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Bar Question.

OnanOnan Posts: 321
edited August 2009 in Road beginners
Finally got the road bike up and running after almost an entire YEAR sitting in my bedroom unbuilt (don't ask), and went out for a 5 minute ride to check my setup, and see if anything fell off.

Good news: nothing fell off, and I loved the feel of the position.

One small problem though: I didn't feel at ll able to get good braking contact on the hoods. Fine on the drops, but wouldn't feel safe in traffic with the stopping power from the hoods.

Thing is, I feel like if I raise my bar position, I won't have a decent position on the drops.

Does this look like a low position to you? Should my hoods be pointing more upwards:

ribble001.jpg

ribble002.jpg
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Posts

  • skyd0gskyd0g Posts: 2,540
    The position looks fine to me. You are never going to have the same amount of braking available from the hoods that you will have on the drops, as you have less leverage on the brake lever.

    The brakes may improve further as the pads bed-in?

    Are you comfy with the set-up overall (forgetting about the brakes, for now) or do you have furthher adjustments you want to do?
    Cycling weakly
  • OnanOnan Posts: 321
    skyd0g wrote:
    The position looks fine to me. You are never going to have the same amount of braking available from the hoods that you will have on the drops, as you have less leverage on the brake lever.

    The brakes may improve further as the pads bed-in?

    Are you comfy with the set-up overall (forgetting about the brakes, for now) or do you have furthher adjustments you want to do?

    I may think about bringing the saddle forward slightly, for comfort reasons, but it's hard to say, since I'm riding sans padded shorts at the moment. Everything else feels right, as far as I can tell. Don't feel much more stretched out than I do on the commuter.

    I'll probably take it down to the LBS as soon as I can afford it, for a check over. Concerned about spoke tension and the like, since the wheels have been sitting around for months.
    Drink poison. Wrestle snakes.
  • frenchfighterfrenchfighter Posts: 30,642
    1. You could get a shorter stem which will give you better reach.

    2. You could move the brakes further up the bar (no need to move the actual bar). Too much though and you will not be able to reach them when on the drops.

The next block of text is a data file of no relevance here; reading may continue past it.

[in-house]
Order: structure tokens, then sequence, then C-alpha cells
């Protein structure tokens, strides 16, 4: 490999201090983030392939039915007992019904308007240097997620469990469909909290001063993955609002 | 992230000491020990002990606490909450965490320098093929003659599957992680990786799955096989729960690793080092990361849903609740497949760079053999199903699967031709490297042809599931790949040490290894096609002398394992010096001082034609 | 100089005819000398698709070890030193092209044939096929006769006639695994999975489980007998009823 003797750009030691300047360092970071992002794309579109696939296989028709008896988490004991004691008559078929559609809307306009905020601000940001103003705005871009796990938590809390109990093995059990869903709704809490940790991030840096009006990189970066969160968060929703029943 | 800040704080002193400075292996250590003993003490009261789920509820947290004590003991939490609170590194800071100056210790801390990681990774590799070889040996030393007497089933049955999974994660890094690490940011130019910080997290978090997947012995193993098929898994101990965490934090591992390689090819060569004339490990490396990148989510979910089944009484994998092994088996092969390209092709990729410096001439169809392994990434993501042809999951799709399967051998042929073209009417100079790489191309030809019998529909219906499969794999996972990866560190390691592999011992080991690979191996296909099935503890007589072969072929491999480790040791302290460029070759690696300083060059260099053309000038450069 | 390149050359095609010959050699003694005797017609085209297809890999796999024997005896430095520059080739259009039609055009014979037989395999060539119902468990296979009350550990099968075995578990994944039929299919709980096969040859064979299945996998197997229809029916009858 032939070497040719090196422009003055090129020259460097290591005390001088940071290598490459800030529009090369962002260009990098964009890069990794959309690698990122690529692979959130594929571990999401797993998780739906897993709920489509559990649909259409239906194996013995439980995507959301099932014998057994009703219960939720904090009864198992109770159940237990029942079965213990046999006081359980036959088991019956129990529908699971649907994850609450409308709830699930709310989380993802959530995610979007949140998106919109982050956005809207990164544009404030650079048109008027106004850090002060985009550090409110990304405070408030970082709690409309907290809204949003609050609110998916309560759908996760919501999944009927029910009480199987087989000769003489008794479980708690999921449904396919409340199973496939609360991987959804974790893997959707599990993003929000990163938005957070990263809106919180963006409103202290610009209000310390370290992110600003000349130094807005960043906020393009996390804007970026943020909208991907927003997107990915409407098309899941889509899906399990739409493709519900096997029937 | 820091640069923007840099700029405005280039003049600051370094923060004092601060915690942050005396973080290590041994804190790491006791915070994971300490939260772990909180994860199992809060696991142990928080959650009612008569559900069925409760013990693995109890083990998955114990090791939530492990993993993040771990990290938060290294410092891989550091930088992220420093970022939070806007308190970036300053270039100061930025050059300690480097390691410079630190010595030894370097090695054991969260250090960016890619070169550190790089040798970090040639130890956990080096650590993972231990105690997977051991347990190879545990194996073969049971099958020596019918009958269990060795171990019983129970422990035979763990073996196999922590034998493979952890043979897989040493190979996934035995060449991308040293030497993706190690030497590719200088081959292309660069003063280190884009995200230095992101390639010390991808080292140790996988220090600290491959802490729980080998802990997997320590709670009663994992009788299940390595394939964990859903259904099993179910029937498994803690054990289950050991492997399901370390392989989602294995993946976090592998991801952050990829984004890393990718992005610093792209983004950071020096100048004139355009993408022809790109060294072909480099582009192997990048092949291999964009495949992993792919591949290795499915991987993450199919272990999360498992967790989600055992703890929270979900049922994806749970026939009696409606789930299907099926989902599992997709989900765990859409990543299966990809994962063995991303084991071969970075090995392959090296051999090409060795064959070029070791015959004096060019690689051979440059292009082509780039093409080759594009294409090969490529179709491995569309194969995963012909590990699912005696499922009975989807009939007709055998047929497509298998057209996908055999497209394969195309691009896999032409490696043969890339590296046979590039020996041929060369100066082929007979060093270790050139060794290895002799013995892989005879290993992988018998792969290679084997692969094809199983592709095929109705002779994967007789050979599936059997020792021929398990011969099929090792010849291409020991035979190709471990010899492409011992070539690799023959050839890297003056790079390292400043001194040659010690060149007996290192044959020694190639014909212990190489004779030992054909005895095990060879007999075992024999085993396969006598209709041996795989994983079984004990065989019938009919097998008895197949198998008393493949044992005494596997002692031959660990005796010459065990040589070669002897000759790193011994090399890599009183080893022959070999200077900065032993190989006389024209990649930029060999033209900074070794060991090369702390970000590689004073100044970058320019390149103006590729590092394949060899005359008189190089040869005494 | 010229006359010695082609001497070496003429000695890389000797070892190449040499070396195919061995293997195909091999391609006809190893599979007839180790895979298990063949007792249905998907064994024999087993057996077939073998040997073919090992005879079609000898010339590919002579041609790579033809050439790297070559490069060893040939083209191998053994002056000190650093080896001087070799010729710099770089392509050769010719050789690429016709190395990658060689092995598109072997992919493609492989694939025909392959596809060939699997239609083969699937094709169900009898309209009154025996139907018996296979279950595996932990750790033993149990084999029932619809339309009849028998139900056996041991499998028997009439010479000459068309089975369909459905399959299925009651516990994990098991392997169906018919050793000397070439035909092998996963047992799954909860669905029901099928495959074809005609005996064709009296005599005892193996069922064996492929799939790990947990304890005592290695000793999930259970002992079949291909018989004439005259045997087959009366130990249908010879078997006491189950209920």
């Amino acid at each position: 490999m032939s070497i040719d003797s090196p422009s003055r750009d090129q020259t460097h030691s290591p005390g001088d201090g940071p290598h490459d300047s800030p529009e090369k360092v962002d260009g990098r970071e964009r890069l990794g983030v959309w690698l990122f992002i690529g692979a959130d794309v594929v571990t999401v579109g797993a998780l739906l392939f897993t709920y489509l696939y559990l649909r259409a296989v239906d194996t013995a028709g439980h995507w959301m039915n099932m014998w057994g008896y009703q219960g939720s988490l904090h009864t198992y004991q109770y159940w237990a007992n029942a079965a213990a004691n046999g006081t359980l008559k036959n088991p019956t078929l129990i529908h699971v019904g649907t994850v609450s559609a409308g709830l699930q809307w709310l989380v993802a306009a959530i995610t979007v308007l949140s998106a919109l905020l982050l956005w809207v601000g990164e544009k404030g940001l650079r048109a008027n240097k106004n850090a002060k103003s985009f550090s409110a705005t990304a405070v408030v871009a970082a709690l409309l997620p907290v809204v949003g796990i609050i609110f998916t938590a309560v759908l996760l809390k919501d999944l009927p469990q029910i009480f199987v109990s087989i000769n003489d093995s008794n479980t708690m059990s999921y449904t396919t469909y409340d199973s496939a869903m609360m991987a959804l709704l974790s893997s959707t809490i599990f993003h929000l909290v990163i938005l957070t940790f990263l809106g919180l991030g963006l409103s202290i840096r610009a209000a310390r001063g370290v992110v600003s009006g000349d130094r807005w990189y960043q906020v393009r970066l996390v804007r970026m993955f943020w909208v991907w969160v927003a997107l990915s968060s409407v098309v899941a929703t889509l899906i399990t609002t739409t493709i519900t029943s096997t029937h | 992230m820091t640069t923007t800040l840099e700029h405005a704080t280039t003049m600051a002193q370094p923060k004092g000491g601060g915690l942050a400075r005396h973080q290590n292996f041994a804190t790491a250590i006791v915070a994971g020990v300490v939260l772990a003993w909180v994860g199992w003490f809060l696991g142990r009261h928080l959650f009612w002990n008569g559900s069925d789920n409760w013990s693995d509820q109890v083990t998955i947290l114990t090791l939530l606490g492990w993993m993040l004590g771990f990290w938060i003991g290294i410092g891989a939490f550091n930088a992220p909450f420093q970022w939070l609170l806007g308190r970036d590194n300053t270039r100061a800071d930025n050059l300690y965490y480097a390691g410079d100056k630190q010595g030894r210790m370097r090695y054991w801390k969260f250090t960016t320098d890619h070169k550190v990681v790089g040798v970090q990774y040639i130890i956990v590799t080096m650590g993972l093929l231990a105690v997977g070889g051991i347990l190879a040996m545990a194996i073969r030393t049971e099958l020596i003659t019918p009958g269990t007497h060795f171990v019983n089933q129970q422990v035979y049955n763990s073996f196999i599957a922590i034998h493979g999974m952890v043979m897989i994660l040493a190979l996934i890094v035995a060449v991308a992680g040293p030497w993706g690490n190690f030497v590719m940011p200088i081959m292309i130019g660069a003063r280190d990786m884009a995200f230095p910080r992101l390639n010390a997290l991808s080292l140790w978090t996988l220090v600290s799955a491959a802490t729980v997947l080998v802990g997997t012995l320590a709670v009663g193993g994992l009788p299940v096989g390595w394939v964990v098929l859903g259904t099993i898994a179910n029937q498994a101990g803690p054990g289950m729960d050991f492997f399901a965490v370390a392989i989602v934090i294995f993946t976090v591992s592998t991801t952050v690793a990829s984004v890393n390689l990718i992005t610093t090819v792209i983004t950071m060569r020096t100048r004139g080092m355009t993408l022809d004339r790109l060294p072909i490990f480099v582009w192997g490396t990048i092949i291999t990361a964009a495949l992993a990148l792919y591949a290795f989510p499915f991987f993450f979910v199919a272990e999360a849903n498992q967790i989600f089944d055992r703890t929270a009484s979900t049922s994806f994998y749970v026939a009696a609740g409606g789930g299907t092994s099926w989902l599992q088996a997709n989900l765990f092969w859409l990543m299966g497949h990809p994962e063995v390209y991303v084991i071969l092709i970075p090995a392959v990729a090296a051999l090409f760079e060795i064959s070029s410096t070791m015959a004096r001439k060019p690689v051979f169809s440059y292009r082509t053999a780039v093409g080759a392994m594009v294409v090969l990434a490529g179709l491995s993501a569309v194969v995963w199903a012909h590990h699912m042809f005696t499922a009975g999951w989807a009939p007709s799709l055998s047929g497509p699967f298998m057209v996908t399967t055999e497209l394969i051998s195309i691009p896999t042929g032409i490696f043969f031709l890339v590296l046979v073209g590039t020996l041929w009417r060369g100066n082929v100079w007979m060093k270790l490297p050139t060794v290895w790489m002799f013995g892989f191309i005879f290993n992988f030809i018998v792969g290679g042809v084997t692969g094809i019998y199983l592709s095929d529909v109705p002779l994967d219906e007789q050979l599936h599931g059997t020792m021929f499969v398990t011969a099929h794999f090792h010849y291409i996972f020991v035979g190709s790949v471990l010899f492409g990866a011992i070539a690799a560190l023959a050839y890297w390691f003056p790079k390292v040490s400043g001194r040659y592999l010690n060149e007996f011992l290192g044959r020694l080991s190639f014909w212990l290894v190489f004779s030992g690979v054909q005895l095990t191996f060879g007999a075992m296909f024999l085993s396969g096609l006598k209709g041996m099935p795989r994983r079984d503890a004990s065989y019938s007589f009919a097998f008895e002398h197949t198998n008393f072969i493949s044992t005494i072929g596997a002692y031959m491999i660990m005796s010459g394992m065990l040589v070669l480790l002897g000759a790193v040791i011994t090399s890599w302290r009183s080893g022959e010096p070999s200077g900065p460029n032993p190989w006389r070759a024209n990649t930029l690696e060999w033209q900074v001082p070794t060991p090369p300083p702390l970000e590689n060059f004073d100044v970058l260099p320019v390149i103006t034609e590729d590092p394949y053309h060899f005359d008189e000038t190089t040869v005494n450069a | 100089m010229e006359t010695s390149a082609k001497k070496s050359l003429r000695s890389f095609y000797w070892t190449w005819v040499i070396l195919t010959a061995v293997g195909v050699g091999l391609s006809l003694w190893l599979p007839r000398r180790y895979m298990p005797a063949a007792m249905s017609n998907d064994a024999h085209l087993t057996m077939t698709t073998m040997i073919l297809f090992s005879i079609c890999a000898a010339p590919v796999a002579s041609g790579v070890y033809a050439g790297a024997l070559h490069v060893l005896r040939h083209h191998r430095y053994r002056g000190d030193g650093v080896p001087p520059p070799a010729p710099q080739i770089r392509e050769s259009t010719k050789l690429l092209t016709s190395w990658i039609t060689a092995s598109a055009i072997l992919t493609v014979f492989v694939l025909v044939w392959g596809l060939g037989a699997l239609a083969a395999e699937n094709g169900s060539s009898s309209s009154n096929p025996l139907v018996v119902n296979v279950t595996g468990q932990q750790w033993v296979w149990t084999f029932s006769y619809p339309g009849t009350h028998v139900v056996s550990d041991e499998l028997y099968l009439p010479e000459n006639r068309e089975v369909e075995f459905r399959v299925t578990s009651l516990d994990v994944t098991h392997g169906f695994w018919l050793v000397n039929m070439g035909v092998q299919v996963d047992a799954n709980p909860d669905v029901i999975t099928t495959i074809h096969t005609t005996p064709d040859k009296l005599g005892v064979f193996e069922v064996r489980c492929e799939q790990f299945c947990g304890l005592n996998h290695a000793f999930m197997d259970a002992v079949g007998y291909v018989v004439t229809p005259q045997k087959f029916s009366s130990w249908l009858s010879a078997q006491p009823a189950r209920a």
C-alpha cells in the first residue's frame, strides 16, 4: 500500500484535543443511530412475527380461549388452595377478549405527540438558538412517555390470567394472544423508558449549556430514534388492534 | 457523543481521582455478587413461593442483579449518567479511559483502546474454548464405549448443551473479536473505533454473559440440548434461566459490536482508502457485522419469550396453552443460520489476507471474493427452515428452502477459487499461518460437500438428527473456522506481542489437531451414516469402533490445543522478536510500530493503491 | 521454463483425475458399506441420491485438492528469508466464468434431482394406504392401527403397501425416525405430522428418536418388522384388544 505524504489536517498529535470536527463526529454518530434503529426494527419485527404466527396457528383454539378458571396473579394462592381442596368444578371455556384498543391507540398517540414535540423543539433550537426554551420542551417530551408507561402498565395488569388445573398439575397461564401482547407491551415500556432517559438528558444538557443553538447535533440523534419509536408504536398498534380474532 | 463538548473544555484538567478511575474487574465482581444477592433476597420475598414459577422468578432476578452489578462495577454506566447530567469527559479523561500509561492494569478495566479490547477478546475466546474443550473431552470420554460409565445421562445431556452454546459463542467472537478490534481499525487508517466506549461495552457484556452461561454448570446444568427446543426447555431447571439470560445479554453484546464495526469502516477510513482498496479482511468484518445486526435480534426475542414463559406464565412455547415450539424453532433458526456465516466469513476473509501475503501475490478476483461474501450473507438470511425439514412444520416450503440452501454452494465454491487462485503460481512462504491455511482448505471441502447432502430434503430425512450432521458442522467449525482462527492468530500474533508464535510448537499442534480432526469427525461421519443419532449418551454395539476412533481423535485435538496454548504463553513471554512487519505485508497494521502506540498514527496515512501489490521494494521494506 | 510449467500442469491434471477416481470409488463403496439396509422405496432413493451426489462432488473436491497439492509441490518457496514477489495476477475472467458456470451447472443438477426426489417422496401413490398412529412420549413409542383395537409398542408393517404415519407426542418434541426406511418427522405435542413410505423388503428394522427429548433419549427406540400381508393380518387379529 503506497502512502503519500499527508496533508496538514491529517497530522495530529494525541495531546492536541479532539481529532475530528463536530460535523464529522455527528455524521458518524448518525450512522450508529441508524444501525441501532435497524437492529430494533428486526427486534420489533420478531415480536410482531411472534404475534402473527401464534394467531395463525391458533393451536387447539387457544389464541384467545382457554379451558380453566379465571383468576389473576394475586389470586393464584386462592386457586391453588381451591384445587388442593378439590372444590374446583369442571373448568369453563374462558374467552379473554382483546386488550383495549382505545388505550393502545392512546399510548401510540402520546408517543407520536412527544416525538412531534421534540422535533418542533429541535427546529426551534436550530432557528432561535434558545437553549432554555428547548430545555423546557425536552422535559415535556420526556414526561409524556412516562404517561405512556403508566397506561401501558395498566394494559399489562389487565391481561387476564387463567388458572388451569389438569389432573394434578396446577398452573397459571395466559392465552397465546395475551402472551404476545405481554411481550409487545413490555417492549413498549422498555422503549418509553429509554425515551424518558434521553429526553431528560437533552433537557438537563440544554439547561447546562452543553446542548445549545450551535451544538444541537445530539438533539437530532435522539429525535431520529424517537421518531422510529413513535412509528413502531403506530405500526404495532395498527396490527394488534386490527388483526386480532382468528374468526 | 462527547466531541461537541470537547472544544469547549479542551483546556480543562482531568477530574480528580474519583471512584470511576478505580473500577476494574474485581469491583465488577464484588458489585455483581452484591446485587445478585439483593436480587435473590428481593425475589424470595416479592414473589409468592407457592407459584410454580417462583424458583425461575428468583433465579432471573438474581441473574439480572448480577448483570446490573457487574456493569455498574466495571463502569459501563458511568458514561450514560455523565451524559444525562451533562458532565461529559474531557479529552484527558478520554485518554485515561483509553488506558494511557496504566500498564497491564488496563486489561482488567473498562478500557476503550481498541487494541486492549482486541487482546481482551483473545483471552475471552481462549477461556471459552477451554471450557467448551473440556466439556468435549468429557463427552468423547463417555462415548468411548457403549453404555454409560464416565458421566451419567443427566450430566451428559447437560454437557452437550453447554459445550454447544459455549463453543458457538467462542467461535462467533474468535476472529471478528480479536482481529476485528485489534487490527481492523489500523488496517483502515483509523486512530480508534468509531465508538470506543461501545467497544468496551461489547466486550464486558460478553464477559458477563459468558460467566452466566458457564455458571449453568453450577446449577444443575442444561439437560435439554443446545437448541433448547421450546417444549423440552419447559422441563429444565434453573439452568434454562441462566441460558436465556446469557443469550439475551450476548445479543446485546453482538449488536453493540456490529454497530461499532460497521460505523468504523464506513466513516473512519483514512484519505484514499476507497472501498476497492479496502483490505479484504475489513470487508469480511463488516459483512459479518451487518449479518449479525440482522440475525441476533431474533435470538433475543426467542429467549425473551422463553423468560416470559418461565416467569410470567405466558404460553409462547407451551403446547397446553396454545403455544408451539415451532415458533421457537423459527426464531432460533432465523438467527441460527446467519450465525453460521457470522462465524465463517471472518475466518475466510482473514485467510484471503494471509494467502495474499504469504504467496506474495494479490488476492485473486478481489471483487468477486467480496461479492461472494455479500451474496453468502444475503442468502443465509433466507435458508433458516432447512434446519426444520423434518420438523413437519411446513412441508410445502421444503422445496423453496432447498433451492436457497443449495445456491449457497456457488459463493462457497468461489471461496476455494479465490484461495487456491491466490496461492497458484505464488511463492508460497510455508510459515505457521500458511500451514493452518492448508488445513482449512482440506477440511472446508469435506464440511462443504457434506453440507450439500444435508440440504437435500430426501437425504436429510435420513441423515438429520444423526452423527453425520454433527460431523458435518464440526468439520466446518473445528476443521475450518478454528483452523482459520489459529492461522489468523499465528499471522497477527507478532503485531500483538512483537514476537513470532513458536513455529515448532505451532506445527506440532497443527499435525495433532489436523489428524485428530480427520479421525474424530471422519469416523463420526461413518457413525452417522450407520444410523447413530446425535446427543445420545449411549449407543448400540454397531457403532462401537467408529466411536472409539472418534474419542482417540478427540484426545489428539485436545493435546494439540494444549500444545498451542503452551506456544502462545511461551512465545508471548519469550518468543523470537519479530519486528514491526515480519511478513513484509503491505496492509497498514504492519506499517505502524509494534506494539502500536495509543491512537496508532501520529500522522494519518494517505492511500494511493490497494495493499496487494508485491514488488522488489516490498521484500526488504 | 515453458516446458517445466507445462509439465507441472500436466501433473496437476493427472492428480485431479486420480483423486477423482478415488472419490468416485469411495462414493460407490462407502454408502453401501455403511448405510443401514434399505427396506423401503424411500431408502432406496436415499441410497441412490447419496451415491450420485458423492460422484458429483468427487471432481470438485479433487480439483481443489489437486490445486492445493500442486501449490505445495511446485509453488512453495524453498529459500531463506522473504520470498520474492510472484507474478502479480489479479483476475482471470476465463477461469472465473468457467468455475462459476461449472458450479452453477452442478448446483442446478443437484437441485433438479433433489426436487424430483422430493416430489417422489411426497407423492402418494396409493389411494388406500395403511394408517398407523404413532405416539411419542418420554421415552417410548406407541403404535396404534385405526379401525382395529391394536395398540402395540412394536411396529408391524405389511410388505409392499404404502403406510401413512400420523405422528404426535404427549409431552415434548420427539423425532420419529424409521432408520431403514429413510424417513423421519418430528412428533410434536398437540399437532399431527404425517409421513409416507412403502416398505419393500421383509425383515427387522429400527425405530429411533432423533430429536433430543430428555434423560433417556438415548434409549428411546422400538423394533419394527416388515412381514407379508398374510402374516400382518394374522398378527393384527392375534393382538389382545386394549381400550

Contador is the Greatest
  • FlasheartFlasheart Posts: 1,278
    As soon as I saw the piccie my immediate thought was "wow that's a long stem"
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  • AnonymousAnonymous Posts: 79,692
    As soon as I saw the piccie my immediate thought was 'that looks very well set up'...

    Stem looks fine. 120?
  • OnanOnan Posts: 321
    I ordered 120, if I remember rightly. Assuming you measure from the centre of the preload bolt to the beginning of the cup that the bars sit in, it's 120mm bang on.

    Having been out for a couple of rides since posting, and having raised the bars slightly, I do feel a little stretched out, and I find it easier to ride a little back of the hoods, so I'm thinking I may want a shorter stem (don't think the hoods can come much further back on the bars).

    Hard to say though, having never ridden a road bike before.
    Drink poison. Wrestle snakes.
  • huuregeilhuuregeil Posts: 780
    Two thoughts:

    1. The bars look too angled up too me. If you're thinking that the stem is too long (e.g. find hanging onto the back of the hoods better) *and* you're trying to angle the bars/hoods further up (and thus closer to you) to get comfortable, then chances are the stem is too long. Plus you might want to do with flipping the stem to get the bars higher. How high are the bars in relation to your saddle (e.g. what's the "drop" to the bars)? Sorting this might help braking power, because your finger position will be more on top of the levers, rather than pointing out in front of you. Might not, though. On all my bikes the flat section of the hoods have been more or less horizontal, and the flat section at the end of the bars is horizontal or a couple of degrees up, no more. In your picture, your hoods are definitely off-horizontal and the bars are angled up some degrees.

    2. The two rules of thumb of bar positioning are as follows. Can you see the front axles from your position on the hoods, or is it obscured by the bars? Obscured is good, this is what you want. Then, can you ride on the drops and then release your grip on the bars and maintain your body position hands free? If so, good. If not, then you're too far forward or low down and/or your saddle is not back enough.
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